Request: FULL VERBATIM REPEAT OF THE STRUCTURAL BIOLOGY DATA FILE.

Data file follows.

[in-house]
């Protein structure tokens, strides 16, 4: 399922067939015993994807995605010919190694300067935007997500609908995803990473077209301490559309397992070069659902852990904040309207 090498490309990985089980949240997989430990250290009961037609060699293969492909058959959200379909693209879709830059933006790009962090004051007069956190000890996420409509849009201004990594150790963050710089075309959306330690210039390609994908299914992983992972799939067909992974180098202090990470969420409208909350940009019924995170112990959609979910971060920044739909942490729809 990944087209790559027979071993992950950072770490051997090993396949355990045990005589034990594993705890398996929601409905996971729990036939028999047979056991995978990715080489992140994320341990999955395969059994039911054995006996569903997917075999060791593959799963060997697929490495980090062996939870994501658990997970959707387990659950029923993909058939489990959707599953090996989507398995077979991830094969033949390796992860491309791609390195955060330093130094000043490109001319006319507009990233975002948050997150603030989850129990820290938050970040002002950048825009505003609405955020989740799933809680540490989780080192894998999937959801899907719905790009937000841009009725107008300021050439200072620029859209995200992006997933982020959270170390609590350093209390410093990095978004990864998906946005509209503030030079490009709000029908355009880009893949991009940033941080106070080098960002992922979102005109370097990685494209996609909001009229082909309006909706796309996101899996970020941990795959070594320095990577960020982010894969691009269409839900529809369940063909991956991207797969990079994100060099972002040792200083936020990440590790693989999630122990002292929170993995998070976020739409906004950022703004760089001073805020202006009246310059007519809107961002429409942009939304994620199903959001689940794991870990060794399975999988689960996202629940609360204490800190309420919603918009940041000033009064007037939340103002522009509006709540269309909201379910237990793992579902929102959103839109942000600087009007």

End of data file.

[in-house]
């Protein structure tokens, strides 16, 4: 399922067939015993994807995605010919190694300067935007997500609908995803990473077209301490559309397992070069659902852990904040309207 090498490309990985089980949240997989430990250290009961037609060699293969492909058959959200379909693209879709830059933006790009962090004051007069956190000890996420409509849009201004990594150790963050710089075309959306330690210039390609994908299914992983992972799939067909992974180098202090990470969420409208909350940009019924995170112990959609979910971060920044739909942490729809 990944087209790559027979071993992950950072770490051997090993396949355990045990005589034990594993705890398996929601409905996971729990036939028999047979056991995978990715080489992140994320341990999955395969059994039911054995006996569903997917075999060791593959799963060997697929490495980090062996939870994501658990997970959707387990659950029923993909058939489990959707599953090996989507398995077979991830094969033949390796992860491309791609390195955060330093130094000043490109001319006319507009990233975002948050997150603030989850129990820290938050970040002002950048825009505003609405955020989740799933809680540490989780080192894998999937959801899907719905790009937000841009009725107008300021050439200072620029859209995200992006997933982020959270170390609590350093209390410093990095978004990864998906946005509209503030030079490009709000029908355009880009893949991009940033941080106070080098960002992922979102005109370097990685494209996609909001009229082909309006909706796309996101899996970020941990795959070594320095990577960020982010894969691009269409839900529809369940063909991956991207797969990079994100060099972002040792200083936020990440590790693989999630122990002292929170993995998070976020739409906004950022703004760089001073805020202006009246310059007519809107961002429409942009939304994620199903959001689940794991870990060794399975999988689960996202629940609360204490800190309420919603918009940041000033009064007037939340103002522009509006709540269309909201379910237990793992579902929102959103839109942000600087009007």